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Sunnyside man sees roses in city's future

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Gardener Ramon Torres has the roses in front of the Harrison Heights apartments in fine color from this photo taken earlier this summer.

There may be budget constraints and other issues facing Sunnyside City Hall, but at least one resident is aiming for things to come up roses for the city.

Jon Nelson owns the Harrison Heights apartments on Grandview Avenue in Sunnyside and he hopes to start a movement to have the rose named the official flower for the city of Sunnyside.

Nelson says that's because every one of all backgrounds and ethnic groups can all get excited about flowers.

"One thing that brings people together is flowers, particularly roses," he said.

"It's a way to bring the community a little closer together," Nelson added. "Sunnyside needs a source of pride."

Nelson has seen firsthand the color and beauty roses can bring to a property and a city. The front of his apartment complex facing Grandview Avenue is lined with roses, which are gearing up for their second blooming.

"I wanted to add some color in front of the apartment building," he said.

Nelson's dream goes far beyond anointing the rose as the city's official flower.

He envisions a median on a stretch of Edison Avenue from Yakima Valley Highway to Fourth Street filled with roses.

He'd like to see city streets climbing up along Harrison Hill, such as Swan Road, Grandview Avenue, Stackhouse Drive, Sunnyside Avenue and Riverside Avenue, lined on either side with roses.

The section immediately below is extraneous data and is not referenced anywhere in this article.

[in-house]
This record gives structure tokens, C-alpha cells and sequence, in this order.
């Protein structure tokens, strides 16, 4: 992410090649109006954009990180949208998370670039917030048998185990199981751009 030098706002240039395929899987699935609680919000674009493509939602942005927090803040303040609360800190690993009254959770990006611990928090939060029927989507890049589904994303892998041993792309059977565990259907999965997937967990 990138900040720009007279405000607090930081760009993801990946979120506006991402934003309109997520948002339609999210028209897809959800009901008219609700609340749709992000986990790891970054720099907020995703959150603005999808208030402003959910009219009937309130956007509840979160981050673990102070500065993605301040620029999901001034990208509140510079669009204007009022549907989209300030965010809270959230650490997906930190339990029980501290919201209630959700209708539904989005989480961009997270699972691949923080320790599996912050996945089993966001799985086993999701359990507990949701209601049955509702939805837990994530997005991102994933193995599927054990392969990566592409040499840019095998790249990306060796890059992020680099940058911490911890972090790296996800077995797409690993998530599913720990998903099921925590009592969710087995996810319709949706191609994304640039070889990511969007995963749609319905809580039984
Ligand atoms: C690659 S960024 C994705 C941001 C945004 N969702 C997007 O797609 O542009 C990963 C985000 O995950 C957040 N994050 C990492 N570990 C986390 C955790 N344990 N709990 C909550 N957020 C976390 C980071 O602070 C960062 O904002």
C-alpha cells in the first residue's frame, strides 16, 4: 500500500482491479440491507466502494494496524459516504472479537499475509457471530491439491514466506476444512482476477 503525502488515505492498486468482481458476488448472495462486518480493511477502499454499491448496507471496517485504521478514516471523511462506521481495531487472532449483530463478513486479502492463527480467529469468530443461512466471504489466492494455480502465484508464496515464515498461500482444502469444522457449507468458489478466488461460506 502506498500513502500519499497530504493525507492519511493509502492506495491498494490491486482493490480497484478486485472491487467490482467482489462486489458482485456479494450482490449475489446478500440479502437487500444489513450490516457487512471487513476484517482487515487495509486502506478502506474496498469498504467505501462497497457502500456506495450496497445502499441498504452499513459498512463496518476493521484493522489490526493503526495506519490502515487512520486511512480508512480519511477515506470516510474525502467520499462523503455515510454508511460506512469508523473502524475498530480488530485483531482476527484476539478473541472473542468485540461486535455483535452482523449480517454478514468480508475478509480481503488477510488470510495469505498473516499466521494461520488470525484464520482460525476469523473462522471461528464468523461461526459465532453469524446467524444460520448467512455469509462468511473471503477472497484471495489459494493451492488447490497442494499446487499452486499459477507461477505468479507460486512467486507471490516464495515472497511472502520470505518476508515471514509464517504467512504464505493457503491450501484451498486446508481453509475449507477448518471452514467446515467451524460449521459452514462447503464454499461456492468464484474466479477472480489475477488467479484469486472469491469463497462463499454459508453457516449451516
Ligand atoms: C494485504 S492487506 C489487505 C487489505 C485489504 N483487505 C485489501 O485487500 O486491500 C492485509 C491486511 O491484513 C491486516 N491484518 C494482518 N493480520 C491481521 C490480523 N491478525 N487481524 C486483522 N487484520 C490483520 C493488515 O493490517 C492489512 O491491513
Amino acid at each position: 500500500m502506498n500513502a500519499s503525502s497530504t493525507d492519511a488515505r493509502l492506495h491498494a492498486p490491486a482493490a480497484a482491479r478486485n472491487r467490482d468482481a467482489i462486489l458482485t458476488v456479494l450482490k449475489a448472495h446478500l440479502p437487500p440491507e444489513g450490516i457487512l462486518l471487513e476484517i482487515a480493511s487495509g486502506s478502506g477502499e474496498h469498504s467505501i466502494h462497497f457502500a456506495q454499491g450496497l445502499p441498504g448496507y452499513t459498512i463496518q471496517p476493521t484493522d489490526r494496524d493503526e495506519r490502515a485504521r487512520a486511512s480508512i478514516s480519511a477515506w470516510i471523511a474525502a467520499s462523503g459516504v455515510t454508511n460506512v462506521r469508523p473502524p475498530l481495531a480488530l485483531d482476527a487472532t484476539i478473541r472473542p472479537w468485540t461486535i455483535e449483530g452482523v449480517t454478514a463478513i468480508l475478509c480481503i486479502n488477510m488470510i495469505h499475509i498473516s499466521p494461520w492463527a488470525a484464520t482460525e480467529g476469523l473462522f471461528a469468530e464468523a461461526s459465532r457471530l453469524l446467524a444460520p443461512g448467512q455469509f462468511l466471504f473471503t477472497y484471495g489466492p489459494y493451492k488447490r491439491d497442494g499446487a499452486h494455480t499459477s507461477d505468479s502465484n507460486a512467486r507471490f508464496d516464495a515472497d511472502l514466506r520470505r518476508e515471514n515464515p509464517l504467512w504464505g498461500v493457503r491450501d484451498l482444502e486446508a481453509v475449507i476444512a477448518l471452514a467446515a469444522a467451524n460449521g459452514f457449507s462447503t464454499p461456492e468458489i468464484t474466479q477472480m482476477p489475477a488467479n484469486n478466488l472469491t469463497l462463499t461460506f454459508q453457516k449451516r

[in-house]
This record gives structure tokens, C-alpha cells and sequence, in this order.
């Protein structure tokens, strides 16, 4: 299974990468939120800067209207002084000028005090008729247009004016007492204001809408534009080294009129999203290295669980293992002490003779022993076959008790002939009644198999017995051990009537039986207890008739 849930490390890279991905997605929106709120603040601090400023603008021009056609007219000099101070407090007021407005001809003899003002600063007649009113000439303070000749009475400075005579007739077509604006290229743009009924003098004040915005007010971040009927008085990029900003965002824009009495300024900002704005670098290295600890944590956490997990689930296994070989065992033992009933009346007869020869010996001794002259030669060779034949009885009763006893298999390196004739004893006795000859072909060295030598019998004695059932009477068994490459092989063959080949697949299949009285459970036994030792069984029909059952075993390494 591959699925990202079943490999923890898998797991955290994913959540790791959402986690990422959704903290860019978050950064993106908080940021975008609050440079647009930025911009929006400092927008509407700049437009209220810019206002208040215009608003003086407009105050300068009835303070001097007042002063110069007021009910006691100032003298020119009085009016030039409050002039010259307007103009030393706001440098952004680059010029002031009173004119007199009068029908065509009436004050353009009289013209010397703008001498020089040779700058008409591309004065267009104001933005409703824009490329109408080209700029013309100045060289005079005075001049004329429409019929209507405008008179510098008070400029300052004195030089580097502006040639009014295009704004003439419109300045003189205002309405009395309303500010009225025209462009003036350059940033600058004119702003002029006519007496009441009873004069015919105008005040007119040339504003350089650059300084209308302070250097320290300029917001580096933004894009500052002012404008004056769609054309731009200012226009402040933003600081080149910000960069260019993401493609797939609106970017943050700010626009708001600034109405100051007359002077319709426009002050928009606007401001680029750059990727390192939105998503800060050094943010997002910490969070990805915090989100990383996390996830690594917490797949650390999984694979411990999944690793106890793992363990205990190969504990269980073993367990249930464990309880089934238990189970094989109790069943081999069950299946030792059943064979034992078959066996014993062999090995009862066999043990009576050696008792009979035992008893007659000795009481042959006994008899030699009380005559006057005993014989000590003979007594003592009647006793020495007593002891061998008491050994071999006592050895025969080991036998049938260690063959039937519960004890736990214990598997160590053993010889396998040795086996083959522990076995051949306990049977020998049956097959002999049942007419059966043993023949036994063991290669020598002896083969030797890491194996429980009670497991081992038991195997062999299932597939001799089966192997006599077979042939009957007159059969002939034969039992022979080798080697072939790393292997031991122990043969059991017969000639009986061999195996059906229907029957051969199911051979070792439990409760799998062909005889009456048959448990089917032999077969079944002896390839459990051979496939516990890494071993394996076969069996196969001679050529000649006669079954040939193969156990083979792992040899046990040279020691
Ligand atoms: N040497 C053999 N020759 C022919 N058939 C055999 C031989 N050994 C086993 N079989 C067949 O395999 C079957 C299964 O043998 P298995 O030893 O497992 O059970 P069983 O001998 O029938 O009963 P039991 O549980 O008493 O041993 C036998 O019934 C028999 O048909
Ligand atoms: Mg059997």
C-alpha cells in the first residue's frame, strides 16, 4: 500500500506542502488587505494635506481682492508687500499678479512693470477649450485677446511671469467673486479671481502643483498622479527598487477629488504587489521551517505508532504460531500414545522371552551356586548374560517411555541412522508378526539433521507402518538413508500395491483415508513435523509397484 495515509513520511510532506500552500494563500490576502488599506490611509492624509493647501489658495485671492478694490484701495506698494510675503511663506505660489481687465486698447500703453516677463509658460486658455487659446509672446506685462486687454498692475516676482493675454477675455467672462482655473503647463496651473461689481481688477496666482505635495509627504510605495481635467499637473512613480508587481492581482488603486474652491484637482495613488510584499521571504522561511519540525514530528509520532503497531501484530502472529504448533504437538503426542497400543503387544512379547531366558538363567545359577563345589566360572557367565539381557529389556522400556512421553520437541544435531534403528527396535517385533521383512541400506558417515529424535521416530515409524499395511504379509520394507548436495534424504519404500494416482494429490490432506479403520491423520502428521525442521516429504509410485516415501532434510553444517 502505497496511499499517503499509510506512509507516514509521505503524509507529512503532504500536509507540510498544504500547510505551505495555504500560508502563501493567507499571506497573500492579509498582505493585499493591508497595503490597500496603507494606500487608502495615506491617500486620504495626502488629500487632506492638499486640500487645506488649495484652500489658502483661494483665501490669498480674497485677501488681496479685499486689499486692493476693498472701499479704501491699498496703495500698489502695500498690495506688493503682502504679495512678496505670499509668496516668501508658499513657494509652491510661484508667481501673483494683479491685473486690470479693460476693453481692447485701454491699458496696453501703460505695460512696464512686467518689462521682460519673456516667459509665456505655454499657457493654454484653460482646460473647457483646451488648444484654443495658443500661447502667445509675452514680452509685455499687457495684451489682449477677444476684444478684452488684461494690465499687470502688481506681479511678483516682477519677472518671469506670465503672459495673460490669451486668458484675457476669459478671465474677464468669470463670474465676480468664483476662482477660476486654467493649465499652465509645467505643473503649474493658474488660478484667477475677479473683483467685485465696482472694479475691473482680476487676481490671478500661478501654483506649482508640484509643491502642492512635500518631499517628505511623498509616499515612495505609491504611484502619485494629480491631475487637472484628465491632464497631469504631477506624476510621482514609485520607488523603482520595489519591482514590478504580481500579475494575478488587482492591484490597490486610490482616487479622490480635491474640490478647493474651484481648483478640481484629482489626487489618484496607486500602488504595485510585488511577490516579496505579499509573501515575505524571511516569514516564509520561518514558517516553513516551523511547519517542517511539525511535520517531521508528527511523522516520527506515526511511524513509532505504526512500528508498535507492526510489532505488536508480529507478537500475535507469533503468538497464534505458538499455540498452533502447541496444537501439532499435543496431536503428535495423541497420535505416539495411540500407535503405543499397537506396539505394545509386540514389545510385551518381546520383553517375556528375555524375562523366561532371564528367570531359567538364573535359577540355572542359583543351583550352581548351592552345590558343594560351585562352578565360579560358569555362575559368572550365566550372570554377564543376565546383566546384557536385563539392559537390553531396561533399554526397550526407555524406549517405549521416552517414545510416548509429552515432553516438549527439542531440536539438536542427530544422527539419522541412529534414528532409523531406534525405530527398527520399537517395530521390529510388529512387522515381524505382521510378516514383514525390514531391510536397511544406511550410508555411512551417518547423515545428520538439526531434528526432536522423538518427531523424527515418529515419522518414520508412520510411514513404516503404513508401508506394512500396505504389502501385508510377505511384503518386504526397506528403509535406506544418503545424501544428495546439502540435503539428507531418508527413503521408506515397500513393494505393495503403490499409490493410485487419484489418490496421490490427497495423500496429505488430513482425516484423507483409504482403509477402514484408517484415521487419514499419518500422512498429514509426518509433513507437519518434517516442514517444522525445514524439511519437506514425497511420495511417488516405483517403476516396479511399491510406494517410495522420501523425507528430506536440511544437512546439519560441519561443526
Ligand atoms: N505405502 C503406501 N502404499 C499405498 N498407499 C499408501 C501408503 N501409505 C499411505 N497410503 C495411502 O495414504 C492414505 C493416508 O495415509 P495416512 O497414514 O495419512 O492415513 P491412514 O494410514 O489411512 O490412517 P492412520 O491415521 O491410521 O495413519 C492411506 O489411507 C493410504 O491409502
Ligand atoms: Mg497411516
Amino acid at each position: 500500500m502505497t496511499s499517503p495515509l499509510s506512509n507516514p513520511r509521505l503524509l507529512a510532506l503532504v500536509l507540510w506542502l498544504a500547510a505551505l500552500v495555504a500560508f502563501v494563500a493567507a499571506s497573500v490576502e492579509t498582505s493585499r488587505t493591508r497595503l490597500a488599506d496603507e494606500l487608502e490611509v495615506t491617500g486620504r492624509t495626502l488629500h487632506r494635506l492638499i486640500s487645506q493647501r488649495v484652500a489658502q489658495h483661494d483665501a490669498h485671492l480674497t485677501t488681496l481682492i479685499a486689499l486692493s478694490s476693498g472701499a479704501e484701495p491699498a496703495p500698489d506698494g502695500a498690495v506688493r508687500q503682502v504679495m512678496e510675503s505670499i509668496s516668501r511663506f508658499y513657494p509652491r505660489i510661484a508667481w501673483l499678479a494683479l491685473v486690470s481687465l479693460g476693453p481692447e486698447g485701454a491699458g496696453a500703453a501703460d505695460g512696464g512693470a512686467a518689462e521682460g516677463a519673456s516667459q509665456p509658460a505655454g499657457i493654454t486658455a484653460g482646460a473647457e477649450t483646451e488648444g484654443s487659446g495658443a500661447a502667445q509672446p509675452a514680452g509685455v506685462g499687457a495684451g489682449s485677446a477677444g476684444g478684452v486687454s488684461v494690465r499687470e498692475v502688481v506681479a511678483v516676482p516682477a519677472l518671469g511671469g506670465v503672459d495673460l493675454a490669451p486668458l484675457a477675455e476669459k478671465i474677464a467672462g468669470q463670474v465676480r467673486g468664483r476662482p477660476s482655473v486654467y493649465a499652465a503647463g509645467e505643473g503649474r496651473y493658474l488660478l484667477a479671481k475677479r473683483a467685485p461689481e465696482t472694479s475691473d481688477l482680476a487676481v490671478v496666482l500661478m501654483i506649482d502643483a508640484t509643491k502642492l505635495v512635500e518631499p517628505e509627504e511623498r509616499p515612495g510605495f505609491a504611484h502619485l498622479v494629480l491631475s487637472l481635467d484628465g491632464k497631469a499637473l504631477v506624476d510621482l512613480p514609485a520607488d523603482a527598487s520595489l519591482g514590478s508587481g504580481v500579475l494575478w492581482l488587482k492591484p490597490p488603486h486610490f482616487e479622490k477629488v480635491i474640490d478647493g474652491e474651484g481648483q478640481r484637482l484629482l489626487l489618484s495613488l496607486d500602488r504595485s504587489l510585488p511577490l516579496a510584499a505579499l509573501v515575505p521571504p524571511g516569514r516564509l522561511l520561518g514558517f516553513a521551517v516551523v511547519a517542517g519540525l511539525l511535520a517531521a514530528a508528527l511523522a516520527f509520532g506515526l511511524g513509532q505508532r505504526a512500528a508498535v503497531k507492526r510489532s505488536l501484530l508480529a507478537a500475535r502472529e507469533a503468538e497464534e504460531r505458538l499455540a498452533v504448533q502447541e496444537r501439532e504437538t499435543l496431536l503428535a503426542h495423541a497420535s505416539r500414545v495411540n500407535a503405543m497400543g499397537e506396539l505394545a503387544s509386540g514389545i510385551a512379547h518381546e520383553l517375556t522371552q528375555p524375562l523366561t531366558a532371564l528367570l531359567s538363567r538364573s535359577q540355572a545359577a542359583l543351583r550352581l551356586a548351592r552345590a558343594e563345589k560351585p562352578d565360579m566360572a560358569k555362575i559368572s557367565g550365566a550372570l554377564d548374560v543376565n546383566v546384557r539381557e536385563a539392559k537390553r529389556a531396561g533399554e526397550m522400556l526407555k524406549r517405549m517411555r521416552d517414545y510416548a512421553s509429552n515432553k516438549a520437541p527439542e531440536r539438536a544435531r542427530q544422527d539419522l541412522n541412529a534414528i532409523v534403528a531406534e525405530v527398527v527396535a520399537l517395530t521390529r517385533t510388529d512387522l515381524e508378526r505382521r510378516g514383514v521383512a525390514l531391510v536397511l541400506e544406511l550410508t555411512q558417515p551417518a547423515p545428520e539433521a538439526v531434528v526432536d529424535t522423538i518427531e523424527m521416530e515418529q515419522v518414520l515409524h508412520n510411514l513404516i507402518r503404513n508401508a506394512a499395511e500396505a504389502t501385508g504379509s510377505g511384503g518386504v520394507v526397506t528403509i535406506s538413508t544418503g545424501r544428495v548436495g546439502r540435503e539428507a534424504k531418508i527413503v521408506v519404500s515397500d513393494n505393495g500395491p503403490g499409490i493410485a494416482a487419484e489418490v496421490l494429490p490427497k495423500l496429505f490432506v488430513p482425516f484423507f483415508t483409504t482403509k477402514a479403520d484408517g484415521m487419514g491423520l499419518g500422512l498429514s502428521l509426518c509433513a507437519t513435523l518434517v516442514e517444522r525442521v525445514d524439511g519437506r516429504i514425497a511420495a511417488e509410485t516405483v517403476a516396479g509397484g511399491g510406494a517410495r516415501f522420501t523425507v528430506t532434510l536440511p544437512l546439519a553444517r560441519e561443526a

Nelson's dream doesn't end there, as a four-acre rose garden, old fashioned street lights downtown and perhaps even a rose named for Sunnyside are part of his goal for the city.

Nelson isn't wearing rose-colored glasses in this pursuit, though. He knows times are tough.

"(The city of) Sunnyside is not in a position to do everything," he says. "It'll take volunteers and property owners."

As a result, Nelson is hoping for a series of smaller steps leading to an eventual rose-filled Sunnyside.

It all starts with going before the city council - which he plans to do soon - and petition for the rose to be the city's official flower.

Following that, he hopes to see the city form a garden society or rose club to coordinate the volunteer effort.

The city's part besides calling the rose Sunnyside's official flower, Nelson feels, could be to provide the right-of-way for the median on a portion of Edison.

Besides the aesthetic appeal of having an abundance of roses in Sunnyside, Nelson sees some economic benefit.

Noting Portland's rose garden draws 500,000 visitors a year, Nelson feels there could be the potential for Sunnyside to draw thousands of tourists for the roses and the four-acre rose garden he envisions.

Nelson is dreaming big he knows. But that's nothing new for him.

Besides having geography on his side for naming Sunnyside a rose city for Washington - the soil and climate of the Lower Valley make it a prime location - Nelson says he has history on his side, too. In a 1907 article from The Sunnyside Sun, writer F.K. Spalding extolled the quality and quantity of roses in Sunnyside. He called Sunnyside the "Rose City of Washington."

Spalding was enthusiastic in the article about Sunnyside's rose appeal.

"Sunnyside need not take a back seat, as many people who have traveled in all the western states say they never have seen finer roses than those grown here," Spalding wrote. "In my own travels I have not seen as fine. We are proud of our roses and the interest people are taking in them."

Nelson shares Spalding's grand visions for Sunnyside as a rose city.

"It's an ambitious project," he smiled. "But I've never been accused of dreaming small."

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